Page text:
It also continues to fill a need, Lynch said.

"One of the great contributions a church can make is to help kids, especially inner-city kids, raise their horizons beyond their neighborhood," Lynch said. "The neighborhood around it is not great, but St. Peter Claver helps the students see beyond the projects. That makes it worth it."

Here to stay

The role of McGoldrick, who wears tennis shoes and dresses rather than a habit and whose students often pop their heads into her doorway just to say hi, is part social worker, part fund-raiser, part marketing director and part educator.

She said she will never forget her first week at the school when a woman came to her office and was shocked to learn the nun was white.

"She said, "I wanted my child to go to an all-black school,' " McGoldrick said, chuckling as she recalled the visit. "I said, "This is an all-black school.' "

She said she has learned a lot working at the school because it has a healthy mix of middle class students and low-income students.

One student's parents have been in and out of jail, she said. For the longest time the child, who is being adopted by a family member, didn't know from day to day where he would be sleeping.

"One day, he came in here and said he wanted a new family," McGoldrick said. "What do you tell a child that says that?"

About 90 percent of the students come from outside the neighborhood and from all over the Tampa Bay area. About half go to the school because it is a family tradition _ either their parents or grandparents went to St. Peter Claver. Others see it as an alternative to public schools. Currently, all the students are African-American, but the school has had children of other races in the past, McGoldrick said.

Tampa police officer James Thomas and his wife, Juanette, enrolled their three children in St. Peter Claver after a public school tried to get one of their children, who is left handed, to become right handed.

They say they aren't bothered by the neighborhood, which Thomas is familiar with because it is part of his beat.

"There's a lot of people that hang around here that know they messed up their lives and they wouldn't want to mess up a kid's life," said Juanette Thomas, who volunteers at the school. "They kind of think it's cute to see the kids dressed in their little uniforms."

She said many of the children's grandparents also live in the neighborhood and watch out for the children.

Some of the children, like Shaquandra Williams, 9, walk home each day to their grandmothers' homes because their parents are at work.

Bobbing along the sidewalk in her blue and white plaid uniform, she looks like a sailor on shore leave who has just come in to port. She passes graffiti sprayed on walls, crime watch signs and broken beer bottles.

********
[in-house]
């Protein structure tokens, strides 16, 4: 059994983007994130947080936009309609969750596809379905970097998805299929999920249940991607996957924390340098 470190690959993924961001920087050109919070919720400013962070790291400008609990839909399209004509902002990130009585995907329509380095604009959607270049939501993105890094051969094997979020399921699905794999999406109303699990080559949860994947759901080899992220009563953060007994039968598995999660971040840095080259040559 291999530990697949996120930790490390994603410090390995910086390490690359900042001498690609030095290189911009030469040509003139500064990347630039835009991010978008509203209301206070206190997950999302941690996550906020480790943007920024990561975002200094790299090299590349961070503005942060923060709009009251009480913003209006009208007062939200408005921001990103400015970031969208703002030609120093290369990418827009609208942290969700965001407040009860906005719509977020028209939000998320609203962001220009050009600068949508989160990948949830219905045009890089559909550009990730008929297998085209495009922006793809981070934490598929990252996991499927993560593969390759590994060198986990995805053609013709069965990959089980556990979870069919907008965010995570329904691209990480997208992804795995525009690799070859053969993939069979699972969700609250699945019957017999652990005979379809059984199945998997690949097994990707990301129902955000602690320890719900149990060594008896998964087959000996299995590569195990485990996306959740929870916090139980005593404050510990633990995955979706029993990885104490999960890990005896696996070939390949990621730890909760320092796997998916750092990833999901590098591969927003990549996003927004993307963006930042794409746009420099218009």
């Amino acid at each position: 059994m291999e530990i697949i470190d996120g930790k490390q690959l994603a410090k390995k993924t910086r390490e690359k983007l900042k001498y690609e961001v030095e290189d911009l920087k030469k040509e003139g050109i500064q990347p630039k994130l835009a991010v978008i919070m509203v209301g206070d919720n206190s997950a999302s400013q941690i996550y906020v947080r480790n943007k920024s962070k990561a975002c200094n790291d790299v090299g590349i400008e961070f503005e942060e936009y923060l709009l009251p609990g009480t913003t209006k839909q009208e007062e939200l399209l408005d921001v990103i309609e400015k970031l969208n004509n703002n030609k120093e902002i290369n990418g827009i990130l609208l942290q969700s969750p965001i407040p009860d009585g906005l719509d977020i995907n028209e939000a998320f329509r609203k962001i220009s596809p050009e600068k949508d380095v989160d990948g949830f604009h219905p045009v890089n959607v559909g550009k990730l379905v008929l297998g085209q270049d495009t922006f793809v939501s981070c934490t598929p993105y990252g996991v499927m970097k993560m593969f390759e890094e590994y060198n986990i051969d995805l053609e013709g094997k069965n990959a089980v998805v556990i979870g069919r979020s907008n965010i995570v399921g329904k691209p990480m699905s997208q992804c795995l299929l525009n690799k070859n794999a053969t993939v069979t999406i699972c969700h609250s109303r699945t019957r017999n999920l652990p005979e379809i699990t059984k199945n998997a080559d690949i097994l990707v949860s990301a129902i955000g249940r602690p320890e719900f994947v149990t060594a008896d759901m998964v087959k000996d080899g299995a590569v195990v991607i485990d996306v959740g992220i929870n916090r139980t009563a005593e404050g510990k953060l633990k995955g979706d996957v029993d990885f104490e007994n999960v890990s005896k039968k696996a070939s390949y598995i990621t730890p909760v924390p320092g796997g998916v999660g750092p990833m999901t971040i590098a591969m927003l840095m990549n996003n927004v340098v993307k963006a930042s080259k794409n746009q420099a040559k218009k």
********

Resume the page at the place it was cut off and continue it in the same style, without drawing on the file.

"It's easier when I stay with my grandmother because it's closer and I'm not late," Shaquandra said. "It's just the way it is here. There are some bad kids around here, but they leave me alone."

Stephanie Garrett, whose son Jamell is in kindergarten, said she drove around the neighborhood for days before deciding to enroll her son in the school. She said she and her husband had just moved to Tampa from South Carolina and were looking for a place to send Jamell.

"I had concerns," she said. "But my sister-in-law told me not to worry about it, that they don't hang out at the school. They really aren't around the school."

She said she also was concerned about Jamell being in an all-black school.

"We know that's not the way it is in the real world," said Garrett, who plans to put her son in an integrated middle school. "But after I came here, I fell in love with it. The classes are so small, and he gets a lot of one-on-one attention."

Father Lamb, who divides his time between the nearby church on Nebraska and the school, said he gets a kick out of watching the kids learn their prayers. He says Mass each Thursday in the school cafeteria.

"Whenever I'm having a bad day," he said, "this is where I come."

He said sometimes he walks the two blocks from his church to the school. He's always surprised to find that everyone knows who he is. "They say hi and ask me where my car is today," he said.

The closest Lamb ever came to having a problem was a few weeks ago when he went to open the school gate at 5 a.m. Someone approached him and asked if he had any drugs to sell. When Lamb, whom the kids call "Father Ed," said he was a priest, the man backed off.

Darrell Peterson, who lives across the street from St. Peter Claver, said the man who approached Lamb must not have been from the neighborhood because everyone around Central Park Village knows not to mess with the school.

"They've got respect for it," Peterson said of the residents. "It's like it's a church."

Goldrick said she recognizes that the relationship between the community and the school is special and delicate. She said police offered to put cameras on the school roof to monitor drug dealing, but she refused.

"That would just get (the drug dealers) mad at us, and we don't need that," she said.

Rather than mess with the drug dealers, McGoldrick prefers to rely on the same faith and prayers that have carried St. Peter Claver through more than a century.

She said by doing that she believes the school will remain on the corner of Governor and Scott streets for years to come.

As if to reaffirm her faith and to answer the ghosts of the past who burned it down, a banner hangs above the front door, next to a cross.

"Here to stay," it says. "Will Never Sway."